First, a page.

One more day then went by before the camouflage pattern was begun. I was unable to find any photos of Freccia herself so I made up a spurious pattern roughly based on that of the Romani Class ship Attilio Regolo. Frosted scotch tape was tacked down to the light table and the pattern was drawn on it. Using a metal erasing shield and a new No.11 blade, each section was cut out and affixed to the hull. The dark grey was then mixed . . a deep breath taken and the compressor was turned on. Once again spraying from below yielded a nice edge to all parts. The tape was now removed and . .. DISASTER!!!!!!! some of the paint came up on the port bow (remember what I said about no oils . . .). After numerous touchups with the brush this is now barely noticeable, but it was a good lesson to myself to be more careful in the future.
The most noticeable feature of Italian warships while a member of the Axis powers was the red/white air recognition stripes carried on the bow. To paint these I once again used Ceramcoat paints and a fine brush. My first attempt was interrupted by a four-year old deciding to climb upon my back to watch what I was doing . . . later she was content to just stand beside me on a box while I fixed it. The Freccia also carried the letters 'FR' on the side of the hull in red, however I haven't found suitable decals to replicate this feature, hence they are still lacking.
One nice touch that Waveline provide is your choice of round-front or flat-angular front bridge. I chose the flat faceted one. All of the superstructure components were painted at the same time as the hull, so all that was left was to assemble them. This went straightforward as far as the superstructure goes until I reached the director platform at the rear of the bridge. This is a platform on top of six vertical pillars, however Waveline give you a solid structure with the structure in relief, so you must either paint the interior a dark colour, or remove the legs and build your own. I chose the latter and cut away the supports and used sprue instead.
All of the weapons come from one of the Skywave WW2 IJN weapons sets. This set is included in the kit and I made use of the various weapons as indicated in the kit directions. The davits also come from this source. To all intents and purposes the Freccia is now finished . . . all that is missing is how to display her. The Base Ship models look best when shown at sea, and the best way to depict this is using a wooden base with Acrylic Gel or some such medium to make the sea. I have been too cheap to acquire a decent wooden base and aren't quite sure of my wavemaking abilities yet, so for now I have an easier way to show ships in motion . .. cardboard and paint (Ceramcoat again).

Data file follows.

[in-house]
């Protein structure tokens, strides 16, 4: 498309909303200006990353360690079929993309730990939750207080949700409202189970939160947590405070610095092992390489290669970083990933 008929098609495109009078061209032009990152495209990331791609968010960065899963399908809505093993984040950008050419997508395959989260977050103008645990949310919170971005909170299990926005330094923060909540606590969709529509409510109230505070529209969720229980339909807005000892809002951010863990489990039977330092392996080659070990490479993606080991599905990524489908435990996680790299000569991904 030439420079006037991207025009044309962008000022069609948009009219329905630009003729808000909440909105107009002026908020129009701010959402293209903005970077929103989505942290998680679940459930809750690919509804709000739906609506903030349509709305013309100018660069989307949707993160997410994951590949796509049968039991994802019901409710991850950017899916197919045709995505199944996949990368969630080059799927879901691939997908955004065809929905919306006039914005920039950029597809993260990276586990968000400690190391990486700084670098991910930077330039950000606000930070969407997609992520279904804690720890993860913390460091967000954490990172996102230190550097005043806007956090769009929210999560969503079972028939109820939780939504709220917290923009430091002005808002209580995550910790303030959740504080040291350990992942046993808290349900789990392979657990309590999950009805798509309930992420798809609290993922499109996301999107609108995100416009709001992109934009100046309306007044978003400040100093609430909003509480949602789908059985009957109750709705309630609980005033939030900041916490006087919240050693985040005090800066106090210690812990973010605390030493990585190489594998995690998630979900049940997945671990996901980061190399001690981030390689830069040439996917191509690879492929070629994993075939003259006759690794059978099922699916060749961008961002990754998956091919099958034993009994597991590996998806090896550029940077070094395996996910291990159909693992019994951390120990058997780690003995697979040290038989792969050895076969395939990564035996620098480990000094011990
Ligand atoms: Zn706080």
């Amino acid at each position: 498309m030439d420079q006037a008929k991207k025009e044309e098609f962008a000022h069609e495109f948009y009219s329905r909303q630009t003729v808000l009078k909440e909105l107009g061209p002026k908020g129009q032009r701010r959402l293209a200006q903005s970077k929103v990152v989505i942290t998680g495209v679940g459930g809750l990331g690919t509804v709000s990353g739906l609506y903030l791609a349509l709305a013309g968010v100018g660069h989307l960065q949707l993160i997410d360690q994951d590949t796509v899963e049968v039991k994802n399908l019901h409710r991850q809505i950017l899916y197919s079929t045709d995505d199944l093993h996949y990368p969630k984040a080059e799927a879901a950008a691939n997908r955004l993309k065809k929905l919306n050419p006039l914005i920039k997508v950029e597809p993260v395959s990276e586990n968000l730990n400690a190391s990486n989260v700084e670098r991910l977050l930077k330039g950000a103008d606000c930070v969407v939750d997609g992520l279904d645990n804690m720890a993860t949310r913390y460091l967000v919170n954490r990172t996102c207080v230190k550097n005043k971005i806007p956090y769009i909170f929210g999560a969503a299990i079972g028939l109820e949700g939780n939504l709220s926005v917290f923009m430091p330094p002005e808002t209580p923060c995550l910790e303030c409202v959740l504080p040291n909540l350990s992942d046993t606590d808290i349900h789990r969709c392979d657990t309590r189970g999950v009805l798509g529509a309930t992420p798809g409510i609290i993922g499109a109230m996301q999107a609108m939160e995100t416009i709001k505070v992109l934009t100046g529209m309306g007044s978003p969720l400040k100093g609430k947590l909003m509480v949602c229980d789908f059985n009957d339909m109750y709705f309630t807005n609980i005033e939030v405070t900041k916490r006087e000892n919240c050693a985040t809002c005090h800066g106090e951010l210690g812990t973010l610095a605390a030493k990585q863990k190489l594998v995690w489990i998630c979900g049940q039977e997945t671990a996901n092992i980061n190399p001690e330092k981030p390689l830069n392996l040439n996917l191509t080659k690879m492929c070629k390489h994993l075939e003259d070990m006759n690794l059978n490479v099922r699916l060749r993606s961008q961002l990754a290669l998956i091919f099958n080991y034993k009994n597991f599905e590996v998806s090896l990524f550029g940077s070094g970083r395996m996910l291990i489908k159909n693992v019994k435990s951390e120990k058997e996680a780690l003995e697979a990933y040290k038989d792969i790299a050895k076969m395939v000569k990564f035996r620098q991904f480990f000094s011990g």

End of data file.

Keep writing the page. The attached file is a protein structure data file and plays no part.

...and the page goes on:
I began by cutting a slot in a piece of corrugated cardboard to accept the sprue handhold on the hull bottom. The outline of the hull was now traced and the entire piece of card was painted Navy Blue, when this was dry other blues were then randomly painted on the card. After this the area around the hull was painted in a splotchy white. Blue was painted over this, followed by more white, more blue and so on until I decided enough was enough and it was done. Except something didn't look right – it was sitting on a piece of cardboard ... it needed to be on a plaque. Four pushpins were then affixed to each of the underside bottom corners of the base. This resulted in the model being about 3/4" off the surface now . .. but it still needed something more so I then glued pieces of file card around the edges and painted them dark brown. At about this point I realised I could have just turned a box over and painted the bottom and sides . . . ah well, next time. The piece of sprue on the bottom of the Freccia was now cut down so just 1/4" or so was sticking out and it was then fixed to the base using white glue. Later, if I make a 'proper' base, it can be removed easily enough.
With the ship now ready for sea, all that was needed was the crew, Tom's Modelworks' 1/700 PE set came to the rescue here, and 30 or so of them were painted with white jumpers, dark blue trousers and a flesh blob for the head and hands. These were then removed from the fret and then placed onboard after first having them step in a puddle of CA. I am amazed at how much they add to the appearance of the completed model and I will have to acquire many more sets to man my other ships.
For a first resin model the Waveline Freccia was an excellent choice, and I feel more confident in starting the USS San Francisco I mentioned a few months back - in fact I have already started on the PE details for it. The PE rails and crew make a world of difference as does a sea base. Thanks to Hobbylink Japan for the Waveline Freccia, Eduard for the PE rails and Tom's Modelworks for the PE crew.
Copyright © SMML 2004